It’s apparent that the budget cuts to schools have also added to this problem. With less funds, schools are cutting staff and programs. Students no longer have access to counselors or activities that would provide a regular outlet for their emotions. They become frustrated, and the result, as we have seen, can be pretty catastrophic.
Helping Your Child
In today’s world, communication is key. It’s important to talk to your child to reassure them that, no matter how scared they may be, they can always come to you with their problems. Some children feel that, by getting an adult involved, it will only worsen the problem. Let your child know that they are not alone, and that you can work together to fix the problem. Here are a few pieces of advice to give your child if they are being bullied:
- Walk away. If you aren’t in the area, they can’t hurt you.
- Take a self-defense class (especially if physical violence is being threatened).
- Tell a teacher or administrator. They can’t help if they don’t know what’s going on.
- Find support from your fellow students. Often, bullies will avoid attacking if you’re in a group.
- Ignore it. If they don’t get a reaction, they will get bored and move on.
Being the Bully
It is equally important to talk to your child about being the aggressor. It’s not just being physically abusive that makes a student a bully. Spreading rumors, excluding others, and using hurtful body language (rolling eyes, cold shoulder, glaring, etc.) is just as hurtful as throwing a punch. Many feelings including jealousy, frustration, a need for acceptance or power, and a search emotional escape can all lead to aggressive behavior towards other students. Talk to your child about proper means of self expression to combat any bullying behaviors they may be exhibiting.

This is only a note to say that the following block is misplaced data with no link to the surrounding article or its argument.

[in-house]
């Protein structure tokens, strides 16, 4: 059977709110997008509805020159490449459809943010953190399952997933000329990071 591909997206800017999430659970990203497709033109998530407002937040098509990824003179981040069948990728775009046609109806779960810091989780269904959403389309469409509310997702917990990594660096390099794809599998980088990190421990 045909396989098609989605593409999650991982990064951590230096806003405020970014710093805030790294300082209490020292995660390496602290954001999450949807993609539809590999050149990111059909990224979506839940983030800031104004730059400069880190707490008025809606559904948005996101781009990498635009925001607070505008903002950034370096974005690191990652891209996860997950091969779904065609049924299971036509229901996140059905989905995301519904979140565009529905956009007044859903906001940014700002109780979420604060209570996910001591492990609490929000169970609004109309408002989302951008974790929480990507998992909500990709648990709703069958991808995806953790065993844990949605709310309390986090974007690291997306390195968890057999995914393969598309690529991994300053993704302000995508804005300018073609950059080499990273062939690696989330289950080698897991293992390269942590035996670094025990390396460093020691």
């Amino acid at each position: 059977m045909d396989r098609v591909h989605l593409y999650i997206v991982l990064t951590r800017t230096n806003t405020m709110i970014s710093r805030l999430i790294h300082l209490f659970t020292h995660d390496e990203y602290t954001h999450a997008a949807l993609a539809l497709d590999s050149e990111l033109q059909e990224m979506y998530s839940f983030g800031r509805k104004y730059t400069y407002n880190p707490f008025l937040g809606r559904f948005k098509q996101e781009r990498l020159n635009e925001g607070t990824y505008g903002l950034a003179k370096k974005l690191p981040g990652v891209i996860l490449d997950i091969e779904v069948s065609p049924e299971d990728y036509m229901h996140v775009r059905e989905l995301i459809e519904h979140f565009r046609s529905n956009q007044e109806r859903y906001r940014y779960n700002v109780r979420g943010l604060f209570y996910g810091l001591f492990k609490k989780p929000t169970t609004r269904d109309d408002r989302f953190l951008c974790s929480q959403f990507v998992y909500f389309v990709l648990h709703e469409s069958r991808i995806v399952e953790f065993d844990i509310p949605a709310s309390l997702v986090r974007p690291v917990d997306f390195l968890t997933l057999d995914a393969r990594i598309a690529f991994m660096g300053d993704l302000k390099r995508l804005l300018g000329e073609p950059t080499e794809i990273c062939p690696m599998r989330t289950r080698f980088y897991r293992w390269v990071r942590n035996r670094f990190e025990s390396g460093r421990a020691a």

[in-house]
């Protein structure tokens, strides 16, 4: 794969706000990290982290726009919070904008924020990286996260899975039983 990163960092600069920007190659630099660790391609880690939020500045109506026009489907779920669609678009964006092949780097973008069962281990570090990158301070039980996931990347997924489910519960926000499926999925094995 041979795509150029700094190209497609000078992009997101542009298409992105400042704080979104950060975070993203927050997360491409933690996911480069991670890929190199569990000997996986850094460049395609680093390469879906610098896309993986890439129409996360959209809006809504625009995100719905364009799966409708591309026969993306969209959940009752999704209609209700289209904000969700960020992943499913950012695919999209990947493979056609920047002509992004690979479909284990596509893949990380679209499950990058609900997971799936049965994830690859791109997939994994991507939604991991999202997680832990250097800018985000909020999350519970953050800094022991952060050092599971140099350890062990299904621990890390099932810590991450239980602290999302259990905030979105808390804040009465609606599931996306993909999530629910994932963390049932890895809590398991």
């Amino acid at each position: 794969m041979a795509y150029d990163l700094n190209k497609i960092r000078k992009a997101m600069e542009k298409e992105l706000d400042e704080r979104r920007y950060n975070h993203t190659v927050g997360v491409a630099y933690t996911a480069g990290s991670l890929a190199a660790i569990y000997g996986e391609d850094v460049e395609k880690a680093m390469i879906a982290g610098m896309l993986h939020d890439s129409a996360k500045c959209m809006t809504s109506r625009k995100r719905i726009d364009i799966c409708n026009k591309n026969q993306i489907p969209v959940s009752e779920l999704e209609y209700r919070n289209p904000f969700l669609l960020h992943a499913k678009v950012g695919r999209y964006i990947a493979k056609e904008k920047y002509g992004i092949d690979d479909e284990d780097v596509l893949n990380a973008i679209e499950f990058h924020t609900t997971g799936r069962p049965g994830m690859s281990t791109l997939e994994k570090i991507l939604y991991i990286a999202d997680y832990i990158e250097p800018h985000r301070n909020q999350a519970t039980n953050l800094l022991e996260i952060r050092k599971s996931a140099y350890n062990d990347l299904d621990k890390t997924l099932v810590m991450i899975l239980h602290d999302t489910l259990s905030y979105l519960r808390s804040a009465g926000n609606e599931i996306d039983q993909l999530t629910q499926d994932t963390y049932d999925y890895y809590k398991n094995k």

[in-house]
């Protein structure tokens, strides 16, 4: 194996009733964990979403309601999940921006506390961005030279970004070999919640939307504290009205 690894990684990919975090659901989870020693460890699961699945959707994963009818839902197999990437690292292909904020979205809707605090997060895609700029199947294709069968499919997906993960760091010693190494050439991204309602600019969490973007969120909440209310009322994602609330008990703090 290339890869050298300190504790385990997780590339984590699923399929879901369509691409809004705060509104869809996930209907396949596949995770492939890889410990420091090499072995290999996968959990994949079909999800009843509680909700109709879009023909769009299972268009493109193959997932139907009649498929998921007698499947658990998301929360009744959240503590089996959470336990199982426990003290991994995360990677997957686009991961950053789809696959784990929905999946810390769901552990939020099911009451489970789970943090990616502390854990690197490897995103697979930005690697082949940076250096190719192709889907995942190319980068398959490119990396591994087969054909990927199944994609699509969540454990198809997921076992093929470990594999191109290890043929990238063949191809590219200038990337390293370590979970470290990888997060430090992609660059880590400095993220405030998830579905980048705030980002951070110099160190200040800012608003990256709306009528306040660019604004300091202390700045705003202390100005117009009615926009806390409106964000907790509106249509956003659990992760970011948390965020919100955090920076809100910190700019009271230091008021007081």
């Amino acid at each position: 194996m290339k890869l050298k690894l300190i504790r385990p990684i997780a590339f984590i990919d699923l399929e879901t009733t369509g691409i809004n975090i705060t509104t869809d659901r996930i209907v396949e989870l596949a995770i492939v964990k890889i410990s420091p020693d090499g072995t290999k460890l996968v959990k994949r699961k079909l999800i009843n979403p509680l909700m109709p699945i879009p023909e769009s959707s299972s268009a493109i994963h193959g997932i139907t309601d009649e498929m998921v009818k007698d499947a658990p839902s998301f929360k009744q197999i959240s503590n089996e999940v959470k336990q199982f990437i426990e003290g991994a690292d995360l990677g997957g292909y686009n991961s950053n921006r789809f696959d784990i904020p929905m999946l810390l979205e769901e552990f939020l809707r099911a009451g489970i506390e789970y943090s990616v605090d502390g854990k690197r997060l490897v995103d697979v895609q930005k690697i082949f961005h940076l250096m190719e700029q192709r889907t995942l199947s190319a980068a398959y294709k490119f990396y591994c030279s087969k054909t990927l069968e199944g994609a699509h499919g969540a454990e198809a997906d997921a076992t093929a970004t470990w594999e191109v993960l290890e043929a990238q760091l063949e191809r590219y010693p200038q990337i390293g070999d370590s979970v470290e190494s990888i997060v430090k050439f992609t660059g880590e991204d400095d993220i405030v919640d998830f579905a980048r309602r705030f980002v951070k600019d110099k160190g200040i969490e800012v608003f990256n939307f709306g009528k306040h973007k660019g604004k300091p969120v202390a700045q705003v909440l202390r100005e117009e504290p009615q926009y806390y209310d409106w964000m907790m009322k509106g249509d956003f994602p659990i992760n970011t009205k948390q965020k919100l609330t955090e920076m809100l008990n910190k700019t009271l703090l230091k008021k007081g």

If you feel as though you do not have the power or influence over your child to help them, don’t be afraid to reach out. Children who bully often need counseling to curb their aggressive behavior. Help is out there.
While it may be tempting to simply tell your kids to avoid guns at all costs, it can glamorize the idea of a gun. They will learn that guns are scary and only to be used in the presence of adults. They may even develop a morbid fascination. Instead, it’s important to “demystify” the gun. It’s not necessary to go as far as allowing them to use one, but it is important to teach your child respect rather than fear.
If you have a gun in your home:
- Keep it in a locked safe with the key stored out of sight. Children should never know the location of the key.
- Keep the bullets separate from the gun.
- Make sure the gun is not loaded and has the safety on.
- Because cleaning supplies can be poisonous if ingested, keep them stored in a safe location.
- When the gun is not locked away, never let it leave your sight.
What to do in an Emergency
Should the worst happen, you don’t want your child to be unprepared. Create easy to follow instructions, and keep your child’s age and school environment in mind. Having this conversation can help your child feel aware and confident in the face of danger. Here are a few ideas to help your child in case of an emergency:
- Have an emergency meeting place on the school grounds.
- Listen to instructions from the teacher or authority figure.
- Be aware of your surroundings. Report any strange adult to someone immediately.
- Know the quickest way out of the building, and have alternate routes in mind in case your exit is blocked.
- Have a cell phone on hand (for emergencies only).
- Keep some form of identification in your child’s backpack.
- Have several hiding places in mind in case of a shooter.
- Don’t be a “hero.”
In addition, explain to your child that there is no need to live fearfully everyday. The purpose of the plan is not to scare them. It is your goal to prepare them for the worst case scenario. More than likely, they they will go through their entire life without experiencing this kind of incident, but being ready for a possible threat is a way increase their chances of coming through unharmed.
In Memory: The Lives Lost at Columbine
Steven Curnow, 14
Daniel Mauser, 15
Daniel Rohrbough, 15
Kelly Fleming, 16
Matthew Ketcher, 16
John Tomlin, 16
Kyle Vasquez, 16
Cassie Bernall, 17
Corey Depooter, 17
Rachel Scott, 17
Isaiah Shoels, 18
Lauren Townsend, 18
William “Dave” Sanders, 47